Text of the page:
College rankings are just subjective
The Arizona Daily Star ran an itty-bitty article online and in print last week about the University of Arizona’s new rankings by the Daily Beast. In the article they say we Wildcats are “more sexy than smart.”
When I first read that, I took some offense. I am not a fan of anyone other than me saying I am hot and dumb.
In my frustration, I looked up rankings from other publications.
Unsurprisingly, rankings are all over the place.
The Daily Beast putting us as the 123rd best college is low compared to the Center for World University Rankings, who put us at 78th best in the world and 49th best in the U.S. However, it seems about on par with U.S. News and World Report’s ranking of 119th.
Not to mention it seems high compared to Forbes and Find The Best, both of whom put us below the top 200.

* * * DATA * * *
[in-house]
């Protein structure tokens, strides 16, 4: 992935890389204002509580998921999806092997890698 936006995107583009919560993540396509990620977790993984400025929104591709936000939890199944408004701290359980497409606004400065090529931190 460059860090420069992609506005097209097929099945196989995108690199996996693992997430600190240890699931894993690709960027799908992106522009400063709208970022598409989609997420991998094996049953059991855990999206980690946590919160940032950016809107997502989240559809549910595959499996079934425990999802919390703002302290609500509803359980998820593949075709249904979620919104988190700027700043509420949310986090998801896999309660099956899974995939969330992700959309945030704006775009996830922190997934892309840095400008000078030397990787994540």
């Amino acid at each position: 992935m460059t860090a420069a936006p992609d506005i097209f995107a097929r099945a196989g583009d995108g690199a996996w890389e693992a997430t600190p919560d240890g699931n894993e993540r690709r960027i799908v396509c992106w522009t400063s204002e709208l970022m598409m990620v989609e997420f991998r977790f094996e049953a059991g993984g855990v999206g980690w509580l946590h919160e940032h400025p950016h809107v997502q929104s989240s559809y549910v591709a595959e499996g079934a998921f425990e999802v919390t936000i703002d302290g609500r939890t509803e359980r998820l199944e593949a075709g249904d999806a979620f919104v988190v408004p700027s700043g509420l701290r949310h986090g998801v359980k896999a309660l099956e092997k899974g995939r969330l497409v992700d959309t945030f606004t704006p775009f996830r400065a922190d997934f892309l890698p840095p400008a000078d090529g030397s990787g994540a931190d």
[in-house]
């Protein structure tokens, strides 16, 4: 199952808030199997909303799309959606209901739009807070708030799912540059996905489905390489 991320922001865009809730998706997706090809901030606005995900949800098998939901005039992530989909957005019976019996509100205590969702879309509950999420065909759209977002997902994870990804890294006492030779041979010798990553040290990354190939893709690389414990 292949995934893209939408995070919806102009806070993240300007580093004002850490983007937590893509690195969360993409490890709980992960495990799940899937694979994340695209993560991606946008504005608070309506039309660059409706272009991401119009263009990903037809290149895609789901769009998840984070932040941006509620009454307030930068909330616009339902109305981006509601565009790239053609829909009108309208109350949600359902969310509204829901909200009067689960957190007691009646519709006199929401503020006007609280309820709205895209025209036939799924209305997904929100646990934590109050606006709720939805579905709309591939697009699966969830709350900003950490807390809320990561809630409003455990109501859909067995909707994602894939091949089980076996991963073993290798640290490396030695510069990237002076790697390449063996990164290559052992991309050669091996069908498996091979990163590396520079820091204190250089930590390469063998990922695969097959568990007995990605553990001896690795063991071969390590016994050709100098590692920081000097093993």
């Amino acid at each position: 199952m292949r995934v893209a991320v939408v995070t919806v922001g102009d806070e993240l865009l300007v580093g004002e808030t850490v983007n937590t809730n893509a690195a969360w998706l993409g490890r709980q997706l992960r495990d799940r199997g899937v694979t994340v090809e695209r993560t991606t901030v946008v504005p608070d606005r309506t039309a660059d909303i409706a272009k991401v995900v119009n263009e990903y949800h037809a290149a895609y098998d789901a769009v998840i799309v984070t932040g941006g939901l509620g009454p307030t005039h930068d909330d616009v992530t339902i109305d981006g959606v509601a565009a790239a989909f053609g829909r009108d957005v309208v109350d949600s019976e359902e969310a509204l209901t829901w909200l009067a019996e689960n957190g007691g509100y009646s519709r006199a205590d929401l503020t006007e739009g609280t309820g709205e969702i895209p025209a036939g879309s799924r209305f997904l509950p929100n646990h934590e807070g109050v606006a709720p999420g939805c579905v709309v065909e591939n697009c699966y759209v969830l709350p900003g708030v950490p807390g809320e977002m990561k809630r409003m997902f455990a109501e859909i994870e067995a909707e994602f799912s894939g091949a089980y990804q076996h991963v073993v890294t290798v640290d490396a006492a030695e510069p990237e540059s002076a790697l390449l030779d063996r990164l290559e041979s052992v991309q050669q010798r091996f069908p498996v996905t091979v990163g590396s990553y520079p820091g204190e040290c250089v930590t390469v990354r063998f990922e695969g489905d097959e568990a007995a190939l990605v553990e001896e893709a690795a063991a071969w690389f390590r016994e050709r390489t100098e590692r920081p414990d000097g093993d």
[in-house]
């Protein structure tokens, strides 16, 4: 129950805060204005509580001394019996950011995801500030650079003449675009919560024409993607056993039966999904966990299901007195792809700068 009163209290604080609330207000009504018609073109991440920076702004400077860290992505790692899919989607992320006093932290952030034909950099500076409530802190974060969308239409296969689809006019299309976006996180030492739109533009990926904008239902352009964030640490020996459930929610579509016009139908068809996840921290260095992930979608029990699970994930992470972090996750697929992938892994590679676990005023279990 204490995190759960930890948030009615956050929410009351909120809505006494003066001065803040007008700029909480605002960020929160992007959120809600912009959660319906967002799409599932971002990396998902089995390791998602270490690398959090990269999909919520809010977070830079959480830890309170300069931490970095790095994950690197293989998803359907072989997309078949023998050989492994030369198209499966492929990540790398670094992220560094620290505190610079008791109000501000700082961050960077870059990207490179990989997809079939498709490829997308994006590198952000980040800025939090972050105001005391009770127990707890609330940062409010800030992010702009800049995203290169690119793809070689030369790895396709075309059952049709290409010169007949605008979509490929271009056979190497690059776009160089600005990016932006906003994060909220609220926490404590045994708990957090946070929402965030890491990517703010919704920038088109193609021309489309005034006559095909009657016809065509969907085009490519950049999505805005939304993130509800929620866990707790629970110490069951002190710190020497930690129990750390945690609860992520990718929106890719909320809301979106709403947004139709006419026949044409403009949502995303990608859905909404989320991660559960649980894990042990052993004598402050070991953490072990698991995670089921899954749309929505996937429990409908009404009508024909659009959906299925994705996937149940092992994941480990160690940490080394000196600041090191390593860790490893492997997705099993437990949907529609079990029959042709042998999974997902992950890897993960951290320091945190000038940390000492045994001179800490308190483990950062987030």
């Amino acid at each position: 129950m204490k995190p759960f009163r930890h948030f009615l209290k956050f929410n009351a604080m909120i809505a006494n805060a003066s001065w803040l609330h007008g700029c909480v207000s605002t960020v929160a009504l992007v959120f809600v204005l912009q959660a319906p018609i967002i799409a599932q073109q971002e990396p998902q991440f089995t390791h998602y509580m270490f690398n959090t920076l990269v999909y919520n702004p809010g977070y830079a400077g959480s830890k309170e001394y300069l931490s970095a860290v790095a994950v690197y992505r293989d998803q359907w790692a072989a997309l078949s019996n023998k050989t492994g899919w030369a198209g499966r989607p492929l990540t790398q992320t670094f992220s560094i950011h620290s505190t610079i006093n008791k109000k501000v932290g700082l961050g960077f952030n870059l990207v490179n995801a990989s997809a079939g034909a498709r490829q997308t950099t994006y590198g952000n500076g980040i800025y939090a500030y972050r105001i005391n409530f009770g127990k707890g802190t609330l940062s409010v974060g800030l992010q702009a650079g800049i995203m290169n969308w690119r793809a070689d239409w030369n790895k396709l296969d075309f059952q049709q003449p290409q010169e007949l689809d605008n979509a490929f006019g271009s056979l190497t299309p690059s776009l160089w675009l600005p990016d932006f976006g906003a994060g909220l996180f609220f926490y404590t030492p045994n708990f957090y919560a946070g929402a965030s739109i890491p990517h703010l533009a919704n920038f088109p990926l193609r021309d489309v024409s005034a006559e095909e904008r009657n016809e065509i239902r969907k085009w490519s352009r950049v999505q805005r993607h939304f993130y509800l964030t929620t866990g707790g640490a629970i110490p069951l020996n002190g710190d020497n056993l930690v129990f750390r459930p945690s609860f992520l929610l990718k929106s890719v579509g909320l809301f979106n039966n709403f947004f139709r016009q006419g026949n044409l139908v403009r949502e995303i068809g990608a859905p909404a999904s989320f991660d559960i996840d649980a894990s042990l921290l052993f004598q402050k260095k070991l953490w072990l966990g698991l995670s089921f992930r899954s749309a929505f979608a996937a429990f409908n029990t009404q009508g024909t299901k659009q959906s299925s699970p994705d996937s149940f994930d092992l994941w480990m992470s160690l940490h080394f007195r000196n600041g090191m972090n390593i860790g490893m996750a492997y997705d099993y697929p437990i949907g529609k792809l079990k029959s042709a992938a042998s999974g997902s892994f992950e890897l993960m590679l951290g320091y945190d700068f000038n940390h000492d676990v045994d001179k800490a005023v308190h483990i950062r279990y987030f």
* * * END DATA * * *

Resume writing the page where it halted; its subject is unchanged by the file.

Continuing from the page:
Each one of these rankings has a different methodology. Daily Beast’s weighed heavily on future earnings, quality of education, and affordability, all of which students care about.
Granted, they take most of their stats from College Prowler, which is fueled by student feedback meaning that stats are all over the place and highly debatable. For example, how subjective is UA being 1342 of 1343 in “Smartest Girls.”
This begs the most important question when it comes to rankings: since there is no standard and rankings can be determined by student feedback like Daily Beast did or from fancy math and formulas that focus on publications, patents, and how many awards the faculty has won like CWUR, what makes one ranking more reliable than another?
All college ranking systems are flawed.
There will always be a problem of them being arbitrary and subjective. They might not provide enough information, rely too much on student feedback, rely too little on student feedback, or assume that all students fit in a gender binary.
Knowing that rankings are never going to be perfect, and figuring there are about 4,500 degree-granting institutions according to the National Center for Education Statistics, makes me think being 123rd, even making it on the best 200 lists, says the UA is a pretty great school, even if the Star thinks our rating “is not so great.”
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